Story at a glance…
It’s not clear if running barefoot or with minimalist shoes prevents injuries.
It’s not even clear if modern running shoes reduce the amount of work the muscles in one’s foot can perform.
Is there anything that can be gleaned from the market demand for minimalist running shoes and training?
Millions of years of hominid evolution met the modern running shoe in 1970. From that day forward, a rise in both the populations that enjoyed running, and the number of injuries in the feet and legs of runners, were observed.
No change in the form of the modern running shoe has reduced the average amount of sustained injuries since their invention, but some studies have shown that contrary to hypotheses that runners use the muscles in their feet less while wearing thick-soled running shoes, leading to a greater number of injuries, runners actually use their intrinsic foot muscles more when running in shoes than when running barefoot.
Despite the physiological science seemingly remaining unsettled, trainers and athletes are taking to a wave of barefoot training, barefoot or minimalist running, and overall barefoot influencing quite strongly. For example British athlete Ross Edgley made history by swimming the entire perimeter of Great Britain, and now commonly advertises Vivo Barefoot shoes on his Instagram.
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Despite this, the jury is far from unanimous on this point, as one 2018 review of existing literature details that it’s not even clear that a barefoot running gait of landing on the forefoot is used among the groups most likely to use it.
…There are many runners who do not get injured, including those that use a RFS (rear-foot strike). In fact, most world championship marathon runners use a RFS. Even habitually barefoot modern hunter-gatherers who farm more than hunt and therefore, do not require running as part of activities of daily living, predominately use a RFS up to speeds of ~5.0 m/s. A tendency to use a RFS is also seen in habitually barefoot children, perhaps due to lower body mass, [as well as] women who do not run, and in runners running on soft surfaces.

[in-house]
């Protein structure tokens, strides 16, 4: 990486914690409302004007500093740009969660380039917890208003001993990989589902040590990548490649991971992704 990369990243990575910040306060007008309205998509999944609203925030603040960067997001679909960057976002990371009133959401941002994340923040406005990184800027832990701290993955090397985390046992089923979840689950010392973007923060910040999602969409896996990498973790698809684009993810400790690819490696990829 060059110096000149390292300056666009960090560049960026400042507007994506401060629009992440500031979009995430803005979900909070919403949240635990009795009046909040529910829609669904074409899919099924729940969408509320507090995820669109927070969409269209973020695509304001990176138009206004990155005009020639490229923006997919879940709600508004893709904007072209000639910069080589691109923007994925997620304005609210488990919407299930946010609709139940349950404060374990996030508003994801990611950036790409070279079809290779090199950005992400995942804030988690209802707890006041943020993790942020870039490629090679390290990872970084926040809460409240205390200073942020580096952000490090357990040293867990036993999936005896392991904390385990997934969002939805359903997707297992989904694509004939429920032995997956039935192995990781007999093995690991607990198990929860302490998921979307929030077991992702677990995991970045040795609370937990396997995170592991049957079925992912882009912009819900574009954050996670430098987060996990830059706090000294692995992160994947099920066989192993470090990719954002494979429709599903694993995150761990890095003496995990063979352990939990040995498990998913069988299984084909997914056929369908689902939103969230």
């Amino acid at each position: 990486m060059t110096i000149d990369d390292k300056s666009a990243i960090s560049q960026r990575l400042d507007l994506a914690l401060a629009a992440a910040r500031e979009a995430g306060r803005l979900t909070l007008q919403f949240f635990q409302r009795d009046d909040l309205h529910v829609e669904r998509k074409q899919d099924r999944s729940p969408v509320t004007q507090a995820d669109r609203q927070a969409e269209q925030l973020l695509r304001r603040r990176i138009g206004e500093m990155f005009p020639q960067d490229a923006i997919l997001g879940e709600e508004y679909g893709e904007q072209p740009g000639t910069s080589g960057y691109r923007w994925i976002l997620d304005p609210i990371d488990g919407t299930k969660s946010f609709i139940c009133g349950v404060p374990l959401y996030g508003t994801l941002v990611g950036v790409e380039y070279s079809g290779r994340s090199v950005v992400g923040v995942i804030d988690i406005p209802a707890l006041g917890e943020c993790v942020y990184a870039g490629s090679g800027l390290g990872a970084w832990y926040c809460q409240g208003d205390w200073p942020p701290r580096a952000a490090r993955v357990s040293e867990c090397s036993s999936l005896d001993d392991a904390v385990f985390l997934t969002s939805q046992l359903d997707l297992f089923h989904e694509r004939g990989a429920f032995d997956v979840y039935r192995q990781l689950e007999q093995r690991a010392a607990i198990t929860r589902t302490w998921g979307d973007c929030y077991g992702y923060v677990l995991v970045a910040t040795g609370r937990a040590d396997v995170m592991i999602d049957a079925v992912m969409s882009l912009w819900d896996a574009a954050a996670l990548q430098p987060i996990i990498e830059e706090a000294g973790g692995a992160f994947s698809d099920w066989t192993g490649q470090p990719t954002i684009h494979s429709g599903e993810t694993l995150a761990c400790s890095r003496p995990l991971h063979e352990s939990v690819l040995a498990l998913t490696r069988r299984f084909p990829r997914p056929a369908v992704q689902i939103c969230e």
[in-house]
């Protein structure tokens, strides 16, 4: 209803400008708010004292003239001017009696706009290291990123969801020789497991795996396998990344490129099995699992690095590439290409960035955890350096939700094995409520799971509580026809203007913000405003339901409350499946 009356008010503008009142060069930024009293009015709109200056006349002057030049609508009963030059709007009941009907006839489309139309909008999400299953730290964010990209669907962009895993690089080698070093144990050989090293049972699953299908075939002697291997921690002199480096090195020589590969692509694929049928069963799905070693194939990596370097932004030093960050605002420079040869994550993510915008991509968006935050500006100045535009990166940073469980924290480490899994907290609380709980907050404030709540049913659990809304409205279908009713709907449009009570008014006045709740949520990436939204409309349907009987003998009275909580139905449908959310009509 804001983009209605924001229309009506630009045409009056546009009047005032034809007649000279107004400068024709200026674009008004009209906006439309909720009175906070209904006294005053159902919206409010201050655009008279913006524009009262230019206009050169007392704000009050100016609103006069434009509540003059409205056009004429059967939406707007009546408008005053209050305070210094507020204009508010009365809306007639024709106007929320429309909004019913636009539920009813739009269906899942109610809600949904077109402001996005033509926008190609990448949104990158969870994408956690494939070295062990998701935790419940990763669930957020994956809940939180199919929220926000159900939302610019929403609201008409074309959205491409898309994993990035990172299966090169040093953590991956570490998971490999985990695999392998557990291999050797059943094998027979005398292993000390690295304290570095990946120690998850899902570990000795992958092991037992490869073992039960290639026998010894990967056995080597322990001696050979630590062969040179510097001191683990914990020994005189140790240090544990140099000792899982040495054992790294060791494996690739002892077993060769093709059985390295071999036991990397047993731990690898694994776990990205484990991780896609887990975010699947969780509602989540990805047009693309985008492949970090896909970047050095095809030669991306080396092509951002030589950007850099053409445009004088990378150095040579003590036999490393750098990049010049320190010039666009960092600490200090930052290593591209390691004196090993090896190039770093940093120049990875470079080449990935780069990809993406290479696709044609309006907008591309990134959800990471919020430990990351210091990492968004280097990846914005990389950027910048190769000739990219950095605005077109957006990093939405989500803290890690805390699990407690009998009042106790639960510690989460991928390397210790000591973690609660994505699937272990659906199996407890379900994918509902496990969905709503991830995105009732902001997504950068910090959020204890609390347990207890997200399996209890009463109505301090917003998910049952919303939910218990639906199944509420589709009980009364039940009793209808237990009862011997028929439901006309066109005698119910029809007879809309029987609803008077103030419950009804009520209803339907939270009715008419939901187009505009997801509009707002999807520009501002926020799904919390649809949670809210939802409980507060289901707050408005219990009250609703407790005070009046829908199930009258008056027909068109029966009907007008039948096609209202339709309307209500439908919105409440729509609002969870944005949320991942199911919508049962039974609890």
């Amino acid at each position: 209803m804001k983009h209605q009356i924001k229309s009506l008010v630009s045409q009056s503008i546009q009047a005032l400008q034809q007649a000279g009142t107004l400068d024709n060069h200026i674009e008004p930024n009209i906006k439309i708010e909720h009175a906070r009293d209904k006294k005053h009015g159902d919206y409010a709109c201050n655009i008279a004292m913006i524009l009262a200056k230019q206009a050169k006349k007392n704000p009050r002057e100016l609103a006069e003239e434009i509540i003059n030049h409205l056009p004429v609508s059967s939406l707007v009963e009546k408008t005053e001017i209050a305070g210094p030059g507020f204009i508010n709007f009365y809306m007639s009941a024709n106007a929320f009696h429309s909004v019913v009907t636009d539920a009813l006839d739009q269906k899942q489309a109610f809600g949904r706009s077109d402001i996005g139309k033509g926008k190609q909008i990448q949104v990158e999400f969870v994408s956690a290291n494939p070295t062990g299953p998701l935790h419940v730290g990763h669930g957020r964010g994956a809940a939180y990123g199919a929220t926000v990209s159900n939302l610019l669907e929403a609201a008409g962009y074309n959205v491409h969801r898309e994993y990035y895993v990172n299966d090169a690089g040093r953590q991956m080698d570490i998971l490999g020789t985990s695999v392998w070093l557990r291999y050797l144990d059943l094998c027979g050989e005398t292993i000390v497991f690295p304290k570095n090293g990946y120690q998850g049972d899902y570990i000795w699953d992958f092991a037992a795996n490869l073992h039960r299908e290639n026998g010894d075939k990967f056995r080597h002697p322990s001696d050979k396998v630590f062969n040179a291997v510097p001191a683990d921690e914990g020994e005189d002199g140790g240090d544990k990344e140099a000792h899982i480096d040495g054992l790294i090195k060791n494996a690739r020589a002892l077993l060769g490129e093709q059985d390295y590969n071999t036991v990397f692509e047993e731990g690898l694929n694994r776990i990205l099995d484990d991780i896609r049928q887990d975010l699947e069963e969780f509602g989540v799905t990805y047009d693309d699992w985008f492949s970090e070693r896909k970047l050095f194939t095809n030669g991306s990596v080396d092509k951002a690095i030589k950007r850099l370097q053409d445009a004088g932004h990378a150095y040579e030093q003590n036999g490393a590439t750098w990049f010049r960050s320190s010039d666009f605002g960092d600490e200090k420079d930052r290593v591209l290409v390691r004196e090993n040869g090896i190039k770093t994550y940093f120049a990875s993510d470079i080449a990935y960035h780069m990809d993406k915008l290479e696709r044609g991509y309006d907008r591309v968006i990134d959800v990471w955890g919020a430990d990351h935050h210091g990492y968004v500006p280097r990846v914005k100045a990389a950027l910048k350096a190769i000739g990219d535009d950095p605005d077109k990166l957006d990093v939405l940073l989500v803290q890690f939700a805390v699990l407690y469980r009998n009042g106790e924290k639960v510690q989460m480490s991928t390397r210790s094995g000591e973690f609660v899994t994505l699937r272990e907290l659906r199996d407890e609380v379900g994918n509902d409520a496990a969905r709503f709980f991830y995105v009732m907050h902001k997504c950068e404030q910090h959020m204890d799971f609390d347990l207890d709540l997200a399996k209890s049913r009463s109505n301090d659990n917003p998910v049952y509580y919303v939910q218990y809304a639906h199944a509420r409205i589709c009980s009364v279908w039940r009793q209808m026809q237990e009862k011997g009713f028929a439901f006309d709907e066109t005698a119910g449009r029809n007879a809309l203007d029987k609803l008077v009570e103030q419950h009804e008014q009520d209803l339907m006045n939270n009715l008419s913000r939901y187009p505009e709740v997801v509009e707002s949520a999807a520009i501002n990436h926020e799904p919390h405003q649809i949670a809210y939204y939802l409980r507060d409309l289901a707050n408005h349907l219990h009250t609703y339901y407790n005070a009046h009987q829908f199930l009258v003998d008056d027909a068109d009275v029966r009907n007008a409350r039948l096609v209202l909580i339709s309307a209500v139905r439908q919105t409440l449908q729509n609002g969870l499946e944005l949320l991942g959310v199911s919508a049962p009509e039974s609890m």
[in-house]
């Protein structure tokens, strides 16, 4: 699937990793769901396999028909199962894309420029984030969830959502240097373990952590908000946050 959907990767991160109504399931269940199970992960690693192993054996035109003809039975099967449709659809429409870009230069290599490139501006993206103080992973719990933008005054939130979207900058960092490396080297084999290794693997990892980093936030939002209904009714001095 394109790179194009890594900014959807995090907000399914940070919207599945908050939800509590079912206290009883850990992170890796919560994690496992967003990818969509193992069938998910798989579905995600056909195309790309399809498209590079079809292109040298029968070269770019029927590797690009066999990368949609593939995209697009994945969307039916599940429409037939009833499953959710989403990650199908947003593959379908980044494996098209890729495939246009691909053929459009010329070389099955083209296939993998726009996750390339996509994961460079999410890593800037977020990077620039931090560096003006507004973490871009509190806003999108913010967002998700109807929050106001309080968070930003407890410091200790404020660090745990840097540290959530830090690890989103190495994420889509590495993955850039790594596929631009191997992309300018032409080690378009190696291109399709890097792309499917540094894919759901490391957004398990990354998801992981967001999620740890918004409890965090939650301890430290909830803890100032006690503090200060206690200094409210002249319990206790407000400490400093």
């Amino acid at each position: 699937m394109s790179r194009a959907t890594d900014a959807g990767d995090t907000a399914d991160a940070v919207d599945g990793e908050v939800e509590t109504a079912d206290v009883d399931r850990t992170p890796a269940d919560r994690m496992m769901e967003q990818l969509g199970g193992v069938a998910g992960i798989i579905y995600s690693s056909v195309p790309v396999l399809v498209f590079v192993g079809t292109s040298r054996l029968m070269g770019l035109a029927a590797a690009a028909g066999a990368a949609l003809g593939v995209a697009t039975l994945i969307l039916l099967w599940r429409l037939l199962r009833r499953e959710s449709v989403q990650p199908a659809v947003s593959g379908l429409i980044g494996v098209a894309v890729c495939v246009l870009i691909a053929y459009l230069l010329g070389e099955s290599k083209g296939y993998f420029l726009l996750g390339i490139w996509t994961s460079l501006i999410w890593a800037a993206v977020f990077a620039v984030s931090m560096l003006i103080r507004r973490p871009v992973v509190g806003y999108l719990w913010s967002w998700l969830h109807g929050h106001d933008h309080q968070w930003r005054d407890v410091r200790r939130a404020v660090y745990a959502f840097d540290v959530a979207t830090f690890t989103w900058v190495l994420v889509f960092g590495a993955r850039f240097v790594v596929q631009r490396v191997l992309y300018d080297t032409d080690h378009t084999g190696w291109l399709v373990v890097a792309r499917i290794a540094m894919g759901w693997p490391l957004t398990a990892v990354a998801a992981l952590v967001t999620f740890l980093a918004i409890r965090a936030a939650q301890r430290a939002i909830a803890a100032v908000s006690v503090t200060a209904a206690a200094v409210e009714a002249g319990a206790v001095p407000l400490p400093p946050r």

A seemingly acceptable way to interpret the vast inconclusive literature about the positive-negative associations of running shod versus barefoot is that we are all different, and in the same way some of us need to train our bodies more than others to perform certain tasks, or some of us can’t digest lactose as well as others, some individuals adapt better to the modern running environment and shoe than others.
Additionally, there’s every chance a person who got an injury running with shoes would have gotten the same injury with minimalist shoes or barefoot, since running is such a repetitive motion, usually done for years if not decades, and is impacted by epigenetics, and more.
Intuition and observation
“Although there are no conclusive data to suggest a causal link between footwear use and injury risk, we believe there are a number of compelling arguments for the inclusion of barefoot or minimalist training in a runner’s program, towards the aim of injury prevention,” write sport scientists Peter Francis and Grant Schofield, authors of the 2018 paper.
“First, an increase in sensory input to the sole of the foot improves postural stability and therefore, fine control of movement. Second, intrinsic foot muscle size and strength improve with barefoot or minimalist activities leading to a restoration of the foot arch,” they conclude.
WaL spoke with trainers who routinely help people with strength and flexibility in their feet to get their perspective.
“Most modern sneakers, they have padding that supports your foot, and it causes your foot to not need to use the muscles to create an arch,” explains Kern McKenzie, trainer and co-founder of Leading Edge Personal Trainers, in New York City.
McKenzie has had to help clients rebuild the natural arch in their foot after they lost it due to prolonged use of overly-cushioned running shoes or flat-footed running, something he notes, most people don’t believe is possible. McKenzie has found that running shoes with a super supportive arch can cause the muscles in the foot to atrophy, leading to collapsed arches not because they’re not supported, but because they aren’t used.
A 2020 paper found that the toe spring, an industry term for the upward curvature of the toe on the modern running shoe, also leads to reduced muscle use, and the higher the upward curve of the toes with respect to the rest of the foot, the less work the foot muscles had to perform to support the joints when walking.
The authors were more cautious than McKenzie to link this to muscular atrophy, but it’s an intuitive connection, since atrophy occurs in other cases such as when you put a limb in a cast for long periods. Furthermore, it’s something McKenzie, who has an excellent record working with clients with weak feet, has seen firsthand.